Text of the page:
100th Rose Bowl Game Press Conference

Selection committee still a giant question mark for College Football Playoff


Coming out of playoff meetings this week, we now know what college football’s new postseason will be called — College Football Playoff, as it turns out — and where the major games will take place. That’s all well and good, but the biggest factor for CFP’s success over its 12-year agreement remains unclear:

Who is going to select the four teams to participate? And how?

CFP’s executive director, Bill Hancock, didn’t have much in the way of answers on Thursday. When asked how much time BCS commissioners spent discussing the selection committee this week, Hancock said “probably two or three hours.” As perspective, Sports Illustrated‘s Stewart Mandel remarks “This after spending nearly 20 hours in meeting rooms.”

Mandel goes on to write:

They don’t know what the size of the committee will be. The latest reported number was “14 to 20,” but that’s far from a guarantee. “I think there’s honest disagreement in the room,” Big 12 commissioner Bob Bowlsby said of the group’s talks.

They don’t know whether the committee members will be current administrators, ex-coaches and athletic directors, former media members or some combination of the above. They don’t know whether the group will be divided geographically, by conference affiliation or something else. They don’t know which sets of data the members will utilize, and they don’t know whether the committee will issue an official poll late in the season, a la the BCS standings.

Ten months into the playoff deal, it would appear that the same questions asked about the selection committee on Day 1 are still being asked today. “We have time on our side,” SEC commissioner Mike Slive has insisted. Be that as it may — the playoff doesn’t begin until after the 2014 season, giving decision-makers another year to figure out specifics — this isn’t exactly a textbook definition of progress on CFP’s most important, and undoubtedly controversial, area. Naming the postseason “College Football Playoff” may allow for future changes, but it means nothing if no one can decide who plays in it. And people won’t care which city hosts the championship game or which teams have “home field advantage” if they don’t understand how the four teams were selected.

Make no mistake: this is an enormously difficult task that demands time and attention to detail. As Mandel notes, there’s really no precedence for how to put together a selection committee outside of the one used to determine college basketball’s tournament field. Of course, the difference between choosing almost 40 at-large spots and four teams is beyond noticed. Still, a selection committee seems like the best option. If subjectivity in selecting teams is largely unavoidable, at least make it transparent. That was among the biggest, if not the biggest, gripe about the BCS.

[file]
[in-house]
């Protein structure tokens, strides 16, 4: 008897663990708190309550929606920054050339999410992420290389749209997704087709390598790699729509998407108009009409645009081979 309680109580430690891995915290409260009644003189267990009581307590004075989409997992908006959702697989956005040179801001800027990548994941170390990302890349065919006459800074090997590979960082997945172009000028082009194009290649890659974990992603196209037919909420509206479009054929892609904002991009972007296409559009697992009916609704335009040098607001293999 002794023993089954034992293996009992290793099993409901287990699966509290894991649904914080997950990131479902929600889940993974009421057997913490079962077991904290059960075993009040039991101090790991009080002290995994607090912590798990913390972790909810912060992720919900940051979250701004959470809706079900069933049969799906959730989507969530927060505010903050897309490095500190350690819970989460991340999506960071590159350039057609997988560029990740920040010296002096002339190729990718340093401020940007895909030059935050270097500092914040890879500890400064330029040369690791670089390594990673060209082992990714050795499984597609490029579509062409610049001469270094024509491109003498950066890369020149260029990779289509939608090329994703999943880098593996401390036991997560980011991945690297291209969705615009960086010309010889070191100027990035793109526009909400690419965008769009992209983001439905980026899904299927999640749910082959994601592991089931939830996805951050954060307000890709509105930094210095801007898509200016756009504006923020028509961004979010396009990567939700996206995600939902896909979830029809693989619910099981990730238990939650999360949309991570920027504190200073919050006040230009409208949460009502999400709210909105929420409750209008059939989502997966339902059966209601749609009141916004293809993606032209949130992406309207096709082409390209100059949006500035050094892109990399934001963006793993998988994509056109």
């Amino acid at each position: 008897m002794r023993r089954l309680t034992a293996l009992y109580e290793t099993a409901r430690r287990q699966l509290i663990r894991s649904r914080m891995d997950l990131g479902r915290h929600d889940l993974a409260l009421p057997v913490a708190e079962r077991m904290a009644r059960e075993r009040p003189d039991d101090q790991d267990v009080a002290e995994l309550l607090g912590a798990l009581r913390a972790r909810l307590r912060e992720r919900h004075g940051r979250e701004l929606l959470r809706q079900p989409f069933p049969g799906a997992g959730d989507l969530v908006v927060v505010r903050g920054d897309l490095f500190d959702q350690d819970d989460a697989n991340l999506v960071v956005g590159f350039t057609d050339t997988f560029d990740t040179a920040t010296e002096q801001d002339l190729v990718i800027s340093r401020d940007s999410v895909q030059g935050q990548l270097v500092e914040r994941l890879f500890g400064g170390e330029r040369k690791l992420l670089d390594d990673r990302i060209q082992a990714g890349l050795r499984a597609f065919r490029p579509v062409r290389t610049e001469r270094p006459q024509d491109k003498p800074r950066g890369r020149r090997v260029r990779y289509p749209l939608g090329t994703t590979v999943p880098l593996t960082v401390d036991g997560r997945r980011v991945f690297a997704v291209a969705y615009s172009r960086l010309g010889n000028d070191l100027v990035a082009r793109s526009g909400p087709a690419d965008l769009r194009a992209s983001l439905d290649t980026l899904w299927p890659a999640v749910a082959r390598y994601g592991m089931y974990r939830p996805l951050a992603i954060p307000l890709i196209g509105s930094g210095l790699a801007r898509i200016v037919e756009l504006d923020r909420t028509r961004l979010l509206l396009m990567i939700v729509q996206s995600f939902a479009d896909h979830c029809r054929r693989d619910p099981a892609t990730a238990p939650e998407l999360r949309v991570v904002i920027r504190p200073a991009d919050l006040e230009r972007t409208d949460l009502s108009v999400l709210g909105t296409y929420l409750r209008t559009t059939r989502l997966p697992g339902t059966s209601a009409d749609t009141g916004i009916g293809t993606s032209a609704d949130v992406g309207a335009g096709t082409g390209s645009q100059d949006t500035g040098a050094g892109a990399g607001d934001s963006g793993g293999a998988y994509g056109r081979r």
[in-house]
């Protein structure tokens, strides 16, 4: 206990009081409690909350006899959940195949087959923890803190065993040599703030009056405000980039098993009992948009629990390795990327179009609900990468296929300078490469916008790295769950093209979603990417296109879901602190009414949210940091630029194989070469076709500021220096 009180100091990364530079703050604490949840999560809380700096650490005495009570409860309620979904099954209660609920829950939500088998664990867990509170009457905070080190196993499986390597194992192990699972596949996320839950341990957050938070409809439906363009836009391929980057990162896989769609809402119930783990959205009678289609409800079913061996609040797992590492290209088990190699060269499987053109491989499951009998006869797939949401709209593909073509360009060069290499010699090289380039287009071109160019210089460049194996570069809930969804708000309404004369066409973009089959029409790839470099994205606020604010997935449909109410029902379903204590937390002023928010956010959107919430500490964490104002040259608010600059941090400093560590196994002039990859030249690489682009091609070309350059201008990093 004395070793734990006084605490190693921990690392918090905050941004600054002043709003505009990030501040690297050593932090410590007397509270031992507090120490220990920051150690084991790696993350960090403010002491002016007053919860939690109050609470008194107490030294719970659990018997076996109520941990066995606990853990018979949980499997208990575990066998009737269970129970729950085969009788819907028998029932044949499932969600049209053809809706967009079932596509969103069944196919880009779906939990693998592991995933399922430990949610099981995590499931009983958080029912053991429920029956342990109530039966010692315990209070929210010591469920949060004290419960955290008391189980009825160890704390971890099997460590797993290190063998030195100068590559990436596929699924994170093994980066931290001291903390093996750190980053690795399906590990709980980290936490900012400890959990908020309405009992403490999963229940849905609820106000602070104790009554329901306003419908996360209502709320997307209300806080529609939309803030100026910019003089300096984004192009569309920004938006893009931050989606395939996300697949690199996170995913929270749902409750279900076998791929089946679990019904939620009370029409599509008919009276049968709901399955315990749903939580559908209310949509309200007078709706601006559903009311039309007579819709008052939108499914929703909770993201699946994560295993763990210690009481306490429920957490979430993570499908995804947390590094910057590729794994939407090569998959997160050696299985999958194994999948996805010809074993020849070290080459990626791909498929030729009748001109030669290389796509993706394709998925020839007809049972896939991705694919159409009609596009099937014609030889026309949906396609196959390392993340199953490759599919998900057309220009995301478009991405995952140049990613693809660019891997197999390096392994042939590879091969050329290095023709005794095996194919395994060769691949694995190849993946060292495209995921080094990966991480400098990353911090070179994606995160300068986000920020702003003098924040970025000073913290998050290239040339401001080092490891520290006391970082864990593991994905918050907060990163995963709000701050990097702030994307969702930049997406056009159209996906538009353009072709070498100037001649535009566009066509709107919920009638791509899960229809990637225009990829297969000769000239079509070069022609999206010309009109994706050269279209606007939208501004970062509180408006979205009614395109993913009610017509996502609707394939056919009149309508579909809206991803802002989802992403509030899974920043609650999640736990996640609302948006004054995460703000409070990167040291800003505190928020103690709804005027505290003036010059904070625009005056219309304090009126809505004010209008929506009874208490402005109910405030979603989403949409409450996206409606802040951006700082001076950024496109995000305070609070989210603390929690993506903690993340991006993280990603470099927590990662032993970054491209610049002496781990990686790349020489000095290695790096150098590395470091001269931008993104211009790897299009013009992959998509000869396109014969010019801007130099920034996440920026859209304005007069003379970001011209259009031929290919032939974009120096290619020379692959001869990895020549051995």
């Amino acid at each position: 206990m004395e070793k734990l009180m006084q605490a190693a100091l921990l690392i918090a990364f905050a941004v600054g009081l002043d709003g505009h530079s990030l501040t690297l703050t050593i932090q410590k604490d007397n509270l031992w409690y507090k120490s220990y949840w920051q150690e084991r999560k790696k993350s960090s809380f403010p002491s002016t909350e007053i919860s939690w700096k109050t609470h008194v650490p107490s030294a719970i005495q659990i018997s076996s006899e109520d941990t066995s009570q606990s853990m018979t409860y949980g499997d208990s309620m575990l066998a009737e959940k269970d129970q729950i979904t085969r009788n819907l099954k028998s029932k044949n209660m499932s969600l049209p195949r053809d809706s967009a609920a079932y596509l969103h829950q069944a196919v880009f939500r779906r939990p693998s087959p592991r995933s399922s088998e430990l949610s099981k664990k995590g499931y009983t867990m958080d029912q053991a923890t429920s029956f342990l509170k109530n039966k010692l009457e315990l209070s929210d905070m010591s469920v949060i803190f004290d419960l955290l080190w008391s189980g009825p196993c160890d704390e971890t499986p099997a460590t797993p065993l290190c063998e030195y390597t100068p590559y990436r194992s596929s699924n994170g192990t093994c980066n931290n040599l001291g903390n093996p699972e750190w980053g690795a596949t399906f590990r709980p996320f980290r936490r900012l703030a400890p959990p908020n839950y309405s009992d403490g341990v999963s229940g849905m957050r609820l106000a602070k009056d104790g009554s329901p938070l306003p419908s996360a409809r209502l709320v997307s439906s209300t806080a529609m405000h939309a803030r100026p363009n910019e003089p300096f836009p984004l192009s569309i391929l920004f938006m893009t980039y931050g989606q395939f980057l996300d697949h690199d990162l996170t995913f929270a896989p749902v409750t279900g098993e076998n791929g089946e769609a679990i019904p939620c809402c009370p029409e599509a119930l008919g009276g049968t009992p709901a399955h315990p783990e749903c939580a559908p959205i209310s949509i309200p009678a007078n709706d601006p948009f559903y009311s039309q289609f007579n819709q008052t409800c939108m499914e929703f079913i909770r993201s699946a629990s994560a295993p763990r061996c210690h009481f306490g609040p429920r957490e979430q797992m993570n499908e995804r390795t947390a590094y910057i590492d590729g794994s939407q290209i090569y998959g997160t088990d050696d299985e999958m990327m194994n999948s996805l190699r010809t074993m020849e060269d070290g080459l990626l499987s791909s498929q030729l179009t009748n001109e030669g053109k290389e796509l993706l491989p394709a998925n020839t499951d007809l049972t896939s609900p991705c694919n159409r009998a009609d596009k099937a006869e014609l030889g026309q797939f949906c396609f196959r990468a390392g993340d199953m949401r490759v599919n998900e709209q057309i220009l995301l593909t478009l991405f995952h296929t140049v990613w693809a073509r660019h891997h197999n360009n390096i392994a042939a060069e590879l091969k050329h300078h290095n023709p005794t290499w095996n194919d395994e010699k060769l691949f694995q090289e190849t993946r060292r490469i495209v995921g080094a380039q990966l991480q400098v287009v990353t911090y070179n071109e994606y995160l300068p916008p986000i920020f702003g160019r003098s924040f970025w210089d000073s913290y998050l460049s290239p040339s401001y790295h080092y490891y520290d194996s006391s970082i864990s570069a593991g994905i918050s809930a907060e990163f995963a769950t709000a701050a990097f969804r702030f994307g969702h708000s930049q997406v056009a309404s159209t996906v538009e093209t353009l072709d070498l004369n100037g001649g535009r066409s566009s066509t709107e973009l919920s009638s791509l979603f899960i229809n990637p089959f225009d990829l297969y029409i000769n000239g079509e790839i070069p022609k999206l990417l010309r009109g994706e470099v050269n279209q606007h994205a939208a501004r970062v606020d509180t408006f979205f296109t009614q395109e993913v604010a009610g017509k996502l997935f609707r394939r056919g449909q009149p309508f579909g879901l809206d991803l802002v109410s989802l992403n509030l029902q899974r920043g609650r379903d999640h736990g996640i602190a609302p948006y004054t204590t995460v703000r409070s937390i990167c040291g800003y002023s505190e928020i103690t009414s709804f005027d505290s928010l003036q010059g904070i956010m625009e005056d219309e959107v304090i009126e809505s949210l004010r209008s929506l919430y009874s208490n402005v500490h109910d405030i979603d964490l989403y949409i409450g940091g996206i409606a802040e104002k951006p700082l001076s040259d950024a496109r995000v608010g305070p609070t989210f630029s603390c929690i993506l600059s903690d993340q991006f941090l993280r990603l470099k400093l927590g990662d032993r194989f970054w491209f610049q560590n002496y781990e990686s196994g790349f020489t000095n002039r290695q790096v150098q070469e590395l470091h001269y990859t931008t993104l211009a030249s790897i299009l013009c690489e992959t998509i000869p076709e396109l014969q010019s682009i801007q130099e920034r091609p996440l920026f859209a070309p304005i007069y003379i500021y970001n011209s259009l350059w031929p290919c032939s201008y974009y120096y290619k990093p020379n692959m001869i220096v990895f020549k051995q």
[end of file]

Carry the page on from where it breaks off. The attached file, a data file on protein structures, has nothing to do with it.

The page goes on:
Consequently, anyone serving on CFP’s selection committee is a brave soul who will no doubt be subject to an intense amount of criticism. Next to NCAA president, being a member of CFP’s selection committee might be the most thankless public job in college athletics. Some people in the game, like Florida athletic director Jeremy Foley, have already admitted they want no part of it. At least the BCS didn’t have feelings, and if it did, we have bigger problems than who makes up a playoff field.

How the committee comes up with the four teams is equally important, yet just as unclear at the moment. Word out of Pasadena this week is that the committee would release its own poll a handful of times through the season and then make its decision following the end of the season. Would the top four teams in the final CFP poll be the four teams selected for the playoff? That seems like a logical conclusion, otherwise the rankings would seem arbitrary and pointless.

There’s a lot to figure out over the next year or so when it comes to a selection committee. Here’s hoping it goes better than the first 10 months.

Report: Christian McCaffery back for Stanford vs. Colorado

PALO ALTO, CA - SEPTEMBER 02:  Christian McCaffrey #5 of the Stanford Cardinal runs with the ball against the Kansas State Wildcats at Stanford Stadium on September 2, 2016 in Palo Alto, California.  (Photo by Ezra Shaw/Getty Images)
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If Stanford wants to exit Week 8 still entertaining (slim) hopes of repeating as Pac-12 North and conference champs, they’re almost certainly in must-win territory against Colorado today.  Getting their star running back back would certainly help, and it appears that’s what’s exactly going to happen.

In a tweet a short time ago, Bruce Feldman of FOXSports.com reported that “Christian McCaffrey is expected back today” for the Buffs game.  Earlier in the week, McCaffrey’s return had been uncertain as he was extremely limited in practice.

In the third quarter of Stanford’s Week 6 loss to Washington State, McCaffrey sustained an unspecified injury that knocked him out for the remainder of the game. He was also sidelined for last Saturday’s win over Notre Dame.

A finalist for the 2015 Heisman Trophy, McCaffrey led the Cardinal in rushing (520 yards), rushing touchdowns (three), yards per carry (5.3), receptions (18), punt returns (8.0 average) and kick returns (22.8 average) prior to the injury that cost him back-to-back games.

His 188.2 all-purpose yards per game was third nationally, but he has not scored a touchdown since Week 2 and had just 84 rushing yards total the last two weeks pre-injury.

Lamar Jackson and Louisville dismantling NC State, 44-0 at halftime